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Texas added 99,000 jobs in the last month, but the unemployment rate is still up from last year

Texas' unemployment rate was
in March, up from 4.9% in March 2020.
In March, Texas collected
$2.5 billion
in sales tax revenue, down 8.6% from March 2020.

The unemployment rate in Texas was 6.9% in March, which is more than double the record low of 3.4% in May 2019. In February, Texas' economic struggles were exacerbated as a deadly winter storm knocked large swaths of the state off the power grid for days and made roads impassable. The storm also impacted state sales tax revenue in February.

In March, the number of unemployment claims Texans filed each week jumped to levels not seen since last summer. Experts say that’s due to the February storm and a new congressional aid package that extended some benefits. But economists are optimistic that increased coronavirus vaccinations will help stabilize and improve the state’s economic recovery.

Still, the state’s outdated and understaffed unemployment insurance office has left countless Texans struggling to receive unemployment benefits as they navigate the Texas Workforce Commission’s confusing processes.

Business shutdowns and limits battered Texas companies, which can now largely operate at full capacity. But businesses must choose whether to require their customers wear masks.

A decline in Texas’ sales tax revenue — the largest source of funding for the state budget — has created a shortfall that lawmakers will have to fill in the 2021 legislative session.

The unemployment rate stayed the same in March

Texas’ unemployment rate in March was 6.9%, which is the same as the 6.9% February jobless rate, according to a Bureau of Labor Statistics report released April 16. March data shows the loss of around 400,000 Texas jobs in the last year. But there are continued signs of improvement — and from February to March, 99,000 jobs were added.

A deadly winter storm in February brought record-low temperatures and left millions without access to electricity when the state’s electric grid operator lost control of the power supply. The storm could be the costliest disaster in state history, potentially exceeding the financial toll from Hurricane Harvey.

Unemployment rate

Unemployment by county

The impact of the coronavirus recession varies widely across Texas. The latest data showing how the unemployment rate varies in Texas counties is from March, after the winter storm impacted the economy.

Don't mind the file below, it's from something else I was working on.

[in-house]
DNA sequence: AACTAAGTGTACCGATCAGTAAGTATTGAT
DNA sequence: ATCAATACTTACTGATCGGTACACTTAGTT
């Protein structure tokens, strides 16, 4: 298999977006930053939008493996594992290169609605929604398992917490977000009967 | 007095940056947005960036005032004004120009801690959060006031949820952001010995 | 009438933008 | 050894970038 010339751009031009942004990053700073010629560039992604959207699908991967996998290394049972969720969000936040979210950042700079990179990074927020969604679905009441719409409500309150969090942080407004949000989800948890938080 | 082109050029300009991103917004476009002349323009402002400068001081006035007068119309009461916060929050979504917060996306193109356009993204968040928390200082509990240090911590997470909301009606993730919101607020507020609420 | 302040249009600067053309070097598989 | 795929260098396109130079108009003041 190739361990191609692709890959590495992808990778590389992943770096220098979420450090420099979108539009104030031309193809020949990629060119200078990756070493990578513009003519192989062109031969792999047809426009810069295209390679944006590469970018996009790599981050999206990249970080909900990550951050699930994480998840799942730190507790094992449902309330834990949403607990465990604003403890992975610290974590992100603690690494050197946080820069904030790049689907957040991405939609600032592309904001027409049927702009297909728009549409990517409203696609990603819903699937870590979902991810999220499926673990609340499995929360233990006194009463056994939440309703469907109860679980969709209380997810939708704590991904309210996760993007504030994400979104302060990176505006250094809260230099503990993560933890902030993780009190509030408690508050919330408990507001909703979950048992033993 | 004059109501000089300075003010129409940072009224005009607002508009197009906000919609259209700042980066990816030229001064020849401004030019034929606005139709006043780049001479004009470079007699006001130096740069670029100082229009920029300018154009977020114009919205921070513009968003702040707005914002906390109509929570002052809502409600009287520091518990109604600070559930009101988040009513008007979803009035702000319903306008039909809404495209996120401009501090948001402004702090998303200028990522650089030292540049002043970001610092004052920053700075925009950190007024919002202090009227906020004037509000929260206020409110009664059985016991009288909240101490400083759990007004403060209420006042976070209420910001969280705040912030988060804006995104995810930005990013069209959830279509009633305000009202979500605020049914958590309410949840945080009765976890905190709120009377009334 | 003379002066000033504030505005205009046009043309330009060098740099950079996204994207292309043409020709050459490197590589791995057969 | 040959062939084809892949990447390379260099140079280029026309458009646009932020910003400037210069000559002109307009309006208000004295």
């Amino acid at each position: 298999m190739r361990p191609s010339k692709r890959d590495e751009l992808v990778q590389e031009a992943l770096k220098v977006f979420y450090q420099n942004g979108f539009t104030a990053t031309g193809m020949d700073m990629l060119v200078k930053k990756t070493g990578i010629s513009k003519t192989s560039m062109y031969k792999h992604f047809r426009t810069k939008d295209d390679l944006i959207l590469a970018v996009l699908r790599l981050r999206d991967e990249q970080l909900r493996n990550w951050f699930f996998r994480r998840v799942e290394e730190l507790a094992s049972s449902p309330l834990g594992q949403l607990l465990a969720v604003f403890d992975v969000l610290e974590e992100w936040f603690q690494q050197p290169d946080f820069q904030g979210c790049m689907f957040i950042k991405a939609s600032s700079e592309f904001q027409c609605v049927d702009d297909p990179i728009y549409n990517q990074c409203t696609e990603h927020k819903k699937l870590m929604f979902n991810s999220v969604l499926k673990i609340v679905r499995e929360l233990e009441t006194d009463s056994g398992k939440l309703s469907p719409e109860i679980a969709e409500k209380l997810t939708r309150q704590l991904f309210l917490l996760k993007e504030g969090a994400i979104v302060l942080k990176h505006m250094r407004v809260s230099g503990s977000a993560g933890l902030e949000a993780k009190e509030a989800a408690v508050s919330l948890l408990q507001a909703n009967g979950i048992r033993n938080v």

Joblessness is the worst in South Texas, where many people work in oil fields, but the region is slowly recovering. Several counties, including Starr, Cameron, Hidalgo and Willacy, recorded lower unemployment rates in March than in February. Unemployment in Austin’s Travis county is at 5.3%, the lowest rate among Texas’ most populous urban counties. And some rural counties throughout the state have unemployment rates below 4%.

Unemployment rate by county, March 2021

Sales tax revenue is down after the winter storm

In March, Texas collected $2.5 billion in sales tax revenue, down 8.6% from what the state collected in March 2020. The revenue came mostly from purchases made in February, when many businesses were affected by widespread power outages created by the winter storm. The total revenue for January, February and March was down 5.3% compared with the same period in 2020.

This year, March’s revenue does not include receipts submitted on March 1. Texas Comptroller Glenn Hegar extended the deadline for February’s receipts and included March 1 submissions in the previous month’s revenue.

Receipts from restaurants were up over the previous year’s levels for the first time since the start of the pandemic, according to Hegar. Oil and gas receipts were still down.

Change in sales tax revenue from previous year

About this data

The unemployment rate for Texas is updated on the third Friday of each month with data from the Bureau of Labor Statistics Local Area Unemployment Statistics program or the Texas Workforce Commission. The unemployment rate published each month is preliminary. County unemployment rates are generally updated two weeks after the statewide rate. Sales tax revenue data is updated at the beginning of each month.

Disclosure: The Texas Comptroller of Public Accounts has been a financial supporter of The Texas Tribune, a nonprofit, nonpartisan news organization that is funded in part by donations from members, foundations and corporate sponsors. Financial supporters play no role in the Tribune’s journalism. Find a complete list of them here.

Correction: An earlier version of this story listed state sales tax revenue incorrectly. The amounts are in billions of dollars.

Illustrations by Emily Albracht. Brandon Formby contributed to this report.